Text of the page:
I generally don't go a whole week without posting here, but Carol and I began our summer trek out to Chicago this past Friday, and like a loon I left my Web presence thumb drive in my keyboard groove in Colorado. I have my backups with me, but they do not include the longish entry I prepared on the 26th, which you now won't see until I get back home.
Anyway. We're here again, in the land of Green River soda and two-section concrete basement washtubs. White Hen Pantry has been engulfed and devoured by Southland's 7-Eleven, but miraculously, the legendary White Hen coffee bar is still there in the converted stores and still good. The weather was fantastic on our leisurely three-days-and-two-nights journey; in fact, we did not encounter any rain until we were through Marengo, Illinois and only twenty minutes from Crystal Lake.
We drove from Colorado Springs to Kearney, Nebraska our first day out, and took a couple of hours to sneak up to Lake McConaughy and see how it's faring. The lake has been greatly diminished by a near seven-year drought, but this spring the rains started returning to western Nebraska, and the lake now has six feet of depth it didn't have last year. The water was still coldish: 69° on the white-sand north shore, and 74° on the brown-sand south shore (above), where northerly winds have apparently been blowing the warmer surface layer for some weeks. It was still as clear and clean as we remember, and we're planning on stopping for the night in Ogalallah on the way back for a little quality beach time. QBit and Aero both wanted to jump in, but since we still had 150 miles to go on Friday and didn't want to spend all of it in a car full of wet-dog smell, Carol kept them on a short leash and dried their feet before we loaded up and went on.
We spent our second night in Newton, Iowa, best known for being the home of the Maytag Corporation and its bored repairmen, at least until Whirlpool acquired them and shut the company down last year. Newton is one of those “pretty-how” towns that e.e. cummings used to write about, with a real Midwestern town square surrounding the 1911 stone courthouse and Jasper County offices. With dirt-cheap housing, near-zero crime, and lots of office and manufacturing space opening up, you'd think some forward-looking high-tech entrepreneur would begin building routers or laptops or something in the old Maytag space. I can't figure it—oh wait, forgot, there's no Thai restaurants there. Damn. (But there are 100 women for every 87 men. C'mon, guys. You can always truck in the khao pad.)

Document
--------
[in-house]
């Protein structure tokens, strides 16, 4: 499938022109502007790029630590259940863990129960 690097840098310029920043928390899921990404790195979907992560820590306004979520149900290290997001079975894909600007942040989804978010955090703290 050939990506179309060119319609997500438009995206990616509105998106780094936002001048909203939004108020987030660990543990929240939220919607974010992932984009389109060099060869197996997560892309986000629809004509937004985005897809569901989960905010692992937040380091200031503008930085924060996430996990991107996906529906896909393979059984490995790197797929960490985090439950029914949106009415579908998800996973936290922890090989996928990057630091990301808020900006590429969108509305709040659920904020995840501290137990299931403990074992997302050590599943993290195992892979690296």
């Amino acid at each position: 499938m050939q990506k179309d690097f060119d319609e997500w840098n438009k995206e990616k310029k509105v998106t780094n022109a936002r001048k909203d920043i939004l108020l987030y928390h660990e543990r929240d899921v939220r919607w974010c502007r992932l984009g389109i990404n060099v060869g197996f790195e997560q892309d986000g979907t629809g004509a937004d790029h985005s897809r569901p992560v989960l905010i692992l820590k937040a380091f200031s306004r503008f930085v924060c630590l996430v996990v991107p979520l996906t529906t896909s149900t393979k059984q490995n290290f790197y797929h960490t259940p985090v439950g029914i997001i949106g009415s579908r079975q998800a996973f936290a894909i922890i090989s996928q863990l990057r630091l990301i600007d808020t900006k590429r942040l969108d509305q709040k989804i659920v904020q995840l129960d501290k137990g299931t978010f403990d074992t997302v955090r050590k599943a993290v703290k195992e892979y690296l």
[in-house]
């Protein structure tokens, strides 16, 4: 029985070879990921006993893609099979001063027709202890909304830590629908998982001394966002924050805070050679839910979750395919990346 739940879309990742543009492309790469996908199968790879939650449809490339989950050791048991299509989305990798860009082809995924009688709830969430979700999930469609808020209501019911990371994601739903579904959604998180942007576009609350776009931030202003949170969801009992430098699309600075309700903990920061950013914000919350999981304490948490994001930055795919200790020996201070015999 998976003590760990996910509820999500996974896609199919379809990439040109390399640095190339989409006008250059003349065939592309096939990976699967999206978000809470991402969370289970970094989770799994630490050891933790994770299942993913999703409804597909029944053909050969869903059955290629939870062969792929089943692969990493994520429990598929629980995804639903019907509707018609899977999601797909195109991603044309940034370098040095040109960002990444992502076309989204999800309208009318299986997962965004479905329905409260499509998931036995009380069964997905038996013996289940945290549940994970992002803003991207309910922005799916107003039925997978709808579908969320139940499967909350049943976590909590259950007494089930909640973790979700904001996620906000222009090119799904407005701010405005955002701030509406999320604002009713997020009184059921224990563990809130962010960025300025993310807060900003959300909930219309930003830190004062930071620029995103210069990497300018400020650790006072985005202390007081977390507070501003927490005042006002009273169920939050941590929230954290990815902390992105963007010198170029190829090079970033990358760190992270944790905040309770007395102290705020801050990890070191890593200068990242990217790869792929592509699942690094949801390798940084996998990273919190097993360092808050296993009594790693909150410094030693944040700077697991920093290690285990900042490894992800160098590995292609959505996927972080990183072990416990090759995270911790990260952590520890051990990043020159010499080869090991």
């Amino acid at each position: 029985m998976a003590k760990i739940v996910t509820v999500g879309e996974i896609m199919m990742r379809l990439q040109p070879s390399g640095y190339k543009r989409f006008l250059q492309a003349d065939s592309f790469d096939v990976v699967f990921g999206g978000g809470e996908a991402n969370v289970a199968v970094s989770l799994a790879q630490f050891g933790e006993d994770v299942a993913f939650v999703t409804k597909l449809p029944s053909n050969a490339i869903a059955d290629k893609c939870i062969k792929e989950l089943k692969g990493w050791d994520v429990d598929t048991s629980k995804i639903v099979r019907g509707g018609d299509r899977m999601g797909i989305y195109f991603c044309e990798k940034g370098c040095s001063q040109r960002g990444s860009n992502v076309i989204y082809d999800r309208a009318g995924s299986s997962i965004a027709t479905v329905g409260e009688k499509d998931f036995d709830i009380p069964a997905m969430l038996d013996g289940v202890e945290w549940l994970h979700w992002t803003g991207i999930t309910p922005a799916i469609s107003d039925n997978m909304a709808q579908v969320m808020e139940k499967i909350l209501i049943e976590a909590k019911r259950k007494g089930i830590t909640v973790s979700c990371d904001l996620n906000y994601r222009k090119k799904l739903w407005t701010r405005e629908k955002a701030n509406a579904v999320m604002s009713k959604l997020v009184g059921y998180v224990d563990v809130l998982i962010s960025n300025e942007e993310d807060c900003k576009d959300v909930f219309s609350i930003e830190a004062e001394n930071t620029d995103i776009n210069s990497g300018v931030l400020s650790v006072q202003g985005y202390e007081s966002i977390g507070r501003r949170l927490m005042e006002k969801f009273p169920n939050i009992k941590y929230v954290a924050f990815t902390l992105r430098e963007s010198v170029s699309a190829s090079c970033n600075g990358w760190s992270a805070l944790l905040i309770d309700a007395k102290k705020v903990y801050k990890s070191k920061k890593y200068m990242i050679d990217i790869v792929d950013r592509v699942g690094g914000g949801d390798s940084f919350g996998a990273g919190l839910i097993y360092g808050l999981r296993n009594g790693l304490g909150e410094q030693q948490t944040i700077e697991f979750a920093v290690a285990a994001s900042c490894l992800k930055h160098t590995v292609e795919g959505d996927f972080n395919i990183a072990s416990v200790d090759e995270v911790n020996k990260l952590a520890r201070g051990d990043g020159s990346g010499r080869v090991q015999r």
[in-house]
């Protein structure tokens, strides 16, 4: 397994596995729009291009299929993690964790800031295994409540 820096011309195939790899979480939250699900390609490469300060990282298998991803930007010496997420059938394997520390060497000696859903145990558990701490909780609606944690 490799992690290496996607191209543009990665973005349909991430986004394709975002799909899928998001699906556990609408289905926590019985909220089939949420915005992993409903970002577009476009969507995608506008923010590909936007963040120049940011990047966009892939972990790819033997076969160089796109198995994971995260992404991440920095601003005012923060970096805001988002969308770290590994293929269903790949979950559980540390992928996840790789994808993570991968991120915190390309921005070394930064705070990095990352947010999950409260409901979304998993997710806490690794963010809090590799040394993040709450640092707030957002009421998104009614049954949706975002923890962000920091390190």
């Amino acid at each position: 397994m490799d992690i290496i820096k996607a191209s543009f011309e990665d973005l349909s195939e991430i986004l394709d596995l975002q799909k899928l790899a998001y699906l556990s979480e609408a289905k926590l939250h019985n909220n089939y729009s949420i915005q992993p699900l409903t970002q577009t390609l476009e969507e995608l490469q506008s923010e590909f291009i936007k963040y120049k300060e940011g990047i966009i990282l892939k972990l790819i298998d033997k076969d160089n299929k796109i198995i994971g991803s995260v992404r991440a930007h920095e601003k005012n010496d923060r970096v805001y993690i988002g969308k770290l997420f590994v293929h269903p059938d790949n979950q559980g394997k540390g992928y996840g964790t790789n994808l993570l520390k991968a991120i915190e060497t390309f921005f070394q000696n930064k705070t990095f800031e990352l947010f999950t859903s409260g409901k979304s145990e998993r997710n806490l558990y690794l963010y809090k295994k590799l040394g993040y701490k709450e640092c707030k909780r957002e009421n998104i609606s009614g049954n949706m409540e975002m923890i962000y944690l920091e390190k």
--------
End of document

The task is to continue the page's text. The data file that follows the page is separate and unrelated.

Sunday was my 56th birthday, and we took a little time out to visit the Amana Colonies, and had lunch at Henry's Village Market in Homestead. Andrew, the owner, made us up some ham sandwiches on bread baked right there, and partway through had to run out to the garden to pick some more lettuce. We watched for flood damage in eastern Iowa, but apart from a submerged park along the Cedar River near Iowa City, we saw nothing we could unambiguously ascribe to the recent torrential rains.
So we're here, and will visit with friends and family and see our new niece Juliana Roper baptized. I hope to get some writing done here at the condo, and will try to keep up with Contra as time allows.